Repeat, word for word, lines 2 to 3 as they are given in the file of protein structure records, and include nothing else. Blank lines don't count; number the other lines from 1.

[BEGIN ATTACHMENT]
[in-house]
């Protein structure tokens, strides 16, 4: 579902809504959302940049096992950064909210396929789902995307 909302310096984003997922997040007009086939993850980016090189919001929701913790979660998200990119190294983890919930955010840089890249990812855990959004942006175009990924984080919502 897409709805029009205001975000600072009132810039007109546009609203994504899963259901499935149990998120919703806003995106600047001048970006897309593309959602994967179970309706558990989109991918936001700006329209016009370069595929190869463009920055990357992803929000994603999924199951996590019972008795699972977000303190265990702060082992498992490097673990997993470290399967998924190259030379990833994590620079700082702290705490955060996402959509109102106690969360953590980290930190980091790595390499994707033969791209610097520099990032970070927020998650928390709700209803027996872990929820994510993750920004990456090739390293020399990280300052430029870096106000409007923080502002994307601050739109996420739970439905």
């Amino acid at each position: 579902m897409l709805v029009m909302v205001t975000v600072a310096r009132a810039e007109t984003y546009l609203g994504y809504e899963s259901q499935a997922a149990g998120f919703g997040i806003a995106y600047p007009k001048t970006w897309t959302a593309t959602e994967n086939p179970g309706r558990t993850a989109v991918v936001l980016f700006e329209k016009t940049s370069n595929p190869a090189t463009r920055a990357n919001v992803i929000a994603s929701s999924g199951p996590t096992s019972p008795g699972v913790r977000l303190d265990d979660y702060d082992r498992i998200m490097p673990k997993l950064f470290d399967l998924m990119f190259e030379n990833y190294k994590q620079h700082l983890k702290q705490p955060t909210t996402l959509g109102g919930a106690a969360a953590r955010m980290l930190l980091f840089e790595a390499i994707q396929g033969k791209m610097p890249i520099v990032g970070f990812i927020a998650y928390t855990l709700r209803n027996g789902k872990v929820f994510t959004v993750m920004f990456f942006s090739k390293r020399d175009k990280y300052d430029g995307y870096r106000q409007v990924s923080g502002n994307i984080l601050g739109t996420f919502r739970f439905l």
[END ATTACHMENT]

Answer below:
């Protein structure tokens, strides 16, 4: 579902809504959302940049096992950064909210396929789902995307 909302310096984003997922997040007009086939993850980016090189919001929701913790979660998200990119190294983890919930955010840089890249990812855990959004942006175009990924984080919502 897409709805029009205001975000600072009132810039007109546009609203994504899963259901499935149990998120919703806003995106600047001048970006897309593309959602994967179970309706558990989109991918936001700006329209016009370069595929190869463009920055990357992803929000994603999924199951996590019972008795699972977000303190265990702060082992498992490097673990997993470290399967998924190259030379990833994590620079700082702290705490955060996402959509109102106690969360953590980290930190980091790595390499994707033969791209610097520099990032970070927020998650928390709700209803027996872990929820994510993750920004990456090739390293020399990280300052430029870096106000409007923080502002994307601050739109996420739970439905």
């Amino acid at each position: 579902m897409l709805v029009m909302v205001t975000v600072a310096r009132a810039e007109t984003y546009l609203g994504y809504e899963s259901q499935a997922a149990g998120f919703g997040i806003a995106y600047p007009k001048t970006w897309t959302a593309t959602e994967n086939p179970g309706r558990t993850a989109v991918v936001l980016f700006e329209k016009t940049s370069n595929p190869a090189t463009r920055a990357n919001v992803i929000a994603s929701s999924g199951p996590t096992s019972p008795g699972v913790r977000l303190d265990d979660y702060d082992r498992i998200m490097p673990k997993l950064f470290d399967l998924m990119f190259e030379n990833y190294k994590q620079h700082l983890k702290q705490p955060t909210t996402l959509g109102g919930a106690a969360a953590r955010m980290l930190l980091f840089e790595a390499i994707q396929g033969k791209m610097p890249i520099v990032g970070f990812i927020a998650y928390t855990l709700r209803n027996g789902k872990v929820f994510t959004v993750m920004f990456f942006s090739k390293r020399d175009k990280y300052d430029g995307y870096r106000q409007v990924s923080g502002n994307i984080l601050g739109t996420f919502r739970f439905l």